Saliers: I grew up a foodie. I came into the world fascinated with food. I grew up eating around a dinner table with my family and Sunday after church. On Sundays, we had roast chicken with mashed potatoes and gravy and sat down and talked about what we were thinking about, maybe the sermon, social issues. I associate food with connecting to other people. Now, there’s a whole Slow Food Movement and everything having it’s own time. But I don’t work in the kitchen. I’m just a co-owner (of a restaurant.)

Mawdsley: I’m familiar with your music but not the story of you and Amy. When did you set your minds on performing as a duo?

Saliers: We decided we wanted to be a group in high school. We played our first professional gig at 15 years old. We got paid, got fake IDs, we learned a bunch of cover songs and little by little put our original music into sets. These were bars so people wanted to hear Jimmy Buffet and James Taylor. We both ended up graduating from Emory University. I thought about going to grad school to become a teacher, but by that time we already had a career. We were touring, getting regional air play. In 1985, we both fully committed to being Indigo Girls and haven’t looked back. ... It was so organic, really. We were both in chorus. We became good friends. It was something we had in common. We weren’t set up for failure or disappointment because all we did was want to get the next big gig. Getting signed to a major label was weird.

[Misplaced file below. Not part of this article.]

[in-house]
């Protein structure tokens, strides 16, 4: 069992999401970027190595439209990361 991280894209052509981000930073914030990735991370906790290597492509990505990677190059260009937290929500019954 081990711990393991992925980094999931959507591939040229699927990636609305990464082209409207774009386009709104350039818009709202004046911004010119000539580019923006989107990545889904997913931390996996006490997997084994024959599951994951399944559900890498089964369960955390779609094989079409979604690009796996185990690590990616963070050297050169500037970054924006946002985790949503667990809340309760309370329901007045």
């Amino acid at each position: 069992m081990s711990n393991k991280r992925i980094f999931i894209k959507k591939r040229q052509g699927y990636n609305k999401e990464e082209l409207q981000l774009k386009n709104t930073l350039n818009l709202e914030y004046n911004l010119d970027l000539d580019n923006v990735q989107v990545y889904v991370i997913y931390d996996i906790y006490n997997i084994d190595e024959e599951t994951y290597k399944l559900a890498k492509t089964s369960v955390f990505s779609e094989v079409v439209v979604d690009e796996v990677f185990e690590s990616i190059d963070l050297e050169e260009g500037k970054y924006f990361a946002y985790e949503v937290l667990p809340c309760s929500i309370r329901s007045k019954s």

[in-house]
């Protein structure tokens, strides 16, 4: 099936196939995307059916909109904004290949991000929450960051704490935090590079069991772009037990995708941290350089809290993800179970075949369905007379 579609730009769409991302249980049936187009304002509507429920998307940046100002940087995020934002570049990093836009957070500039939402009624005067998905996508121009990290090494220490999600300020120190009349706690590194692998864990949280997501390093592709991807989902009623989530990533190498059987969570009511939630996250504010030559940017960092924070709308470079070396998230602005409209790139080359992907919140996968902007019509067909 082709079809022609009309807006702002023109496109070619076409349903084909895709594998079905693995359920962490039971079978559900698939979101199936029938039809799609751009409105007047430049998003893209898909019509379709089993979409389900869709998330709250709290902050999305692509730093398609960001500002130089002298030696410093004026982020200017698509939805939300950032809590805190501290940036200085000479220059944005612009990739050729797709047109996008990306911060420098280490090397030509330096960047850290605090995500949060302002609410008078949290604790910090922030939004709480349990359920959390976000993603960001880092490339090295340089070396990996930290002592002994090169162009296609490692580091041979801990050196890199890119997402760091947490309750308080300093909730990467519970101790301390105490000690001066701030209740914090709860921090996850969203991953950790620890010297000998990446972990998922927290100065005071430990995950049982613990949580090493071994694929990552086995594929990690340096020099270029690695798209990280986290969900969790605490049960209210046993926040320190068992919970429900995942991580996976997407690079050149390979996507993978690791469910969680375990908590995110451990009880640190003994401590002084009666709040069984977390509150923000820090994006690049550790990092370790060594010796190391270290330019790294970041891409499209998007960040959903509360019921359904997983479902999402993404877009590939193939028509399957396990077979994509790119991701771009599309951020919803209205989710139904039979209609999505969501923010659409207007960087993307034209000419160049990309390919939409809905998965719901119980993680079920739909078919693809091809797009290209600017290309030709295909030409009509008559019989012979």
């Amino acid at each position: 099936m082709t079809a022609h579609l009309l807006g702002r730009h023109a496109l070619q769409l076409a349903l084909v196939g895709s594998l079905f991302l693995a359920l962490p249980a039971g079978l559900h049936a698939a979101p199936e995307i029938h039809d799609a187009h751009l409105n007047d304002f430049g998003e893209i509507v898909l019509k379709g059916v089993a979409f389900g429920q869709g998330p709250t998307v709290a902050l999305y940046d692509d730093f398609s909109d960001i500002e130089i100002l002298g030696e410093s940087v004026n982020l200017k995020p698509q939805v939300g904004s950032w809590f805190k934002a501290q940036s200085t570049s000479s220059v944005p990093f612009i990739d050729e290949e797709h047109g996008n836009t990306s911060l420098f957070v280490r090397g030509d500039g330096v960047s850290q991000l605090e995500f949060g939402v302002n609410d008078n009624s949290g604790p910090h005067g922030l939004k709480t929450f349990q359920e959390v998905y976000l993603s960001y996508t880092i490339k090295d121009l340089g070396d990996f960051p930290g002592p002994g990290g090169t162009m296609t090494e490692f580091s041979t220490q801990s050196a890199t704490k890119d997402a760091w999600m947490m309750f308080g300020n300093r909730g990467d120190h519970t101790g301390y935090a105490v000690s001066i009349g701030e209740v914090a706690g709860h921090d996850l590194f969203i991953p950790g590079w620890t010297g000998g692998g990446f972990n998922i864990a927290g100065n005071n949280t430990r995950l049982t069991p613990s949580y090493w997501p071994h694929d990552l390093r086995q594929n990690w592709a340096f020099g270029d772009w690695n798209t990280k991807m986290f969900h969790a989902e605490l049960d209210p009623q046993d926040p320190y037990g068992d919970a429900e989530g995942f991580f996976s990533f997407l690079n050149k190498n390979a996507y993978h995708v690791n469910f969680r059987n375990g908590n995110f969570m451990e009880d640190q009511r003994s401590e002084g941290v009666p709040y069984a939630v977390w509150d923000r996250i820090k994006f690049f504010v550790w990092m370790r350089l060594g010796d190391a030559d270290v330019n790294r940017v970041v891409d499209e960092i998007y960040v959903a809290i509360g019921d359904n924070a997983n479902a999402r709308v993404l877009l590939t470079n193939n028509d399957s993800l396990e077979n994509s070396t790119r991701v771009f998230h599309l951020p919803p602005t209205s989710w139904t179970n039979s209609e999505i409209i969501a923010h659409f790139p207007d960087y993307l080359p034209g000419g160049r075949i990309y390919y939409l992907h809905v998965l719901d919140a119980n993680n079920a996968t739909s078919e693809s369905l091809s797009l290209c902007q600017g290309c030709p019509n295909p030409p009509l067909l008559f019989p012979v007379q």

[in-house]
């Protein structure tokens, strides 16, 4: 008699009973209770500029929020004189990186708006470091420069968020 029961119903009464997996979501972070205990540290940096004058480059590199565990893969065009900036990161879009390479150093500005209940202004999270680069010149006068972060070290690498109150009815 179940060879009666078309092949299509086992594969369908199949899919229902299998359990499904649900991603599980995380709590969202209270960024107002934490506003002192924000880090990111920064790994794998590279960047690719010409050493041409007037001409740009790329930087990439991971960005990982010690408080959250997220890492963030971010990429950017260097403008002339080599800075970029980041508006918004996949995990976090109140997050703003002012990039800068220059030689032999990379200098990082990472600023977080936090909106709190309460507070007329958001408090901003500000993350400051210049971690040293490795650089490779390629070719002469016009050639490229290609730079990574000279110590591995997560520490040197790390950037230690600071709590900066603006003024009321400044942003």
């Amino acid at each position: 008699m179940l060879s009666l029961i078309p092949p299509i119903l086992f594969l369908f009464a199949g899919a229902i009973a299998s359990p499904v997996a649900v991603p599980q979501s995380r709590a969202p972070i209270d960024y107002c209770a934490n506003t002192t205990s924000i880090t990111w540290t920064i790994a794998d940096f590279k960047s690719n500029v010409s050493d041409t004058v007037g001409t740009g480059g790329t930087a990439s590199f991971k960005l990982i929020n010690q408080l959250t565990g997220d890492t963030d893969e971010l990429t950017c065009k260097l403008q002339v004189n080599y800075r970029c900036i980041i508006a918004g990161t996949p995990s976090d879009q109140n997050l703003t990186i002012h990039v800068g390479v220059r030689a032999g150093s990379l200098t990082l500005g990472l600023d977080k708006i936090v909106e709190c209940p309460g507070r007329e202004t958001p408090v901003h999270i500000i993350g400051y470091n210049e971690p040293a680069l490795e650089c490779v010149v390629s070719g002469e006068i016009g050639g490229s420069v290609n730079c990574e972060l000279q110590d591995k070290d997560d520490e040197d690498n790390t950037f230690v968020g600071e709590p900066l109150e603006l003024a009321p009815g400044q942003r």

Mawdsley: Have you always had similar music interests or were there some serious discussions about the type of music you’d perform?

Saliers: We did have some discussion. Amy had the foresight to have us play in alternative rock clubs as well as folk club scenes. We plugged in but had more of a raw energy that made the strict folkies a bit uncomfortable. That was a really good move. Amy’s had a lot of influences: Patty Smith, The Clash, a lot of post-punk. She had a lot of that influence. I had a lot less.

Mawdsley: What was life like before the 1989 release of your self-titled album, the one where you won a 1990 Grammy for “Closer To Fine,” and what was life like after that?

Saliers: It was crazy for a while (after 1989). The first Epic record did really well. “Closer to Fine” did really well on the radio. The record went platinum and then won a Grammy and we were nominated for Best New Artist. It was a bit of a whirlwind and was anti to the rest of our lives. We were meeting famous people and really head-spinning. At the same time, Amy and I had more tension and conflict than we ever had before in our lives. We made a fast rule — no more than 3 1/2 weeks out on tour at a time. There was a time when we could sell 16,000 to 18,000 tickets to a show. Now we don’t do that anymore.

Mawdsley: More tension and conflict than ever before?

Saliers: I think we’d both been connected to each other that we both knew it wasn’t the way we wanted to live. We were not going to be a band that went out on the road for two months at a time to make more money and be famous. It just didn’t make us happy. We didn’t want a life like this. It was a great decision.

Mawdsley: I read that you play guitar, banjo, piano, mandolin, ukulele, bouzouki and many other instruments. First off, what’s a bouzouki?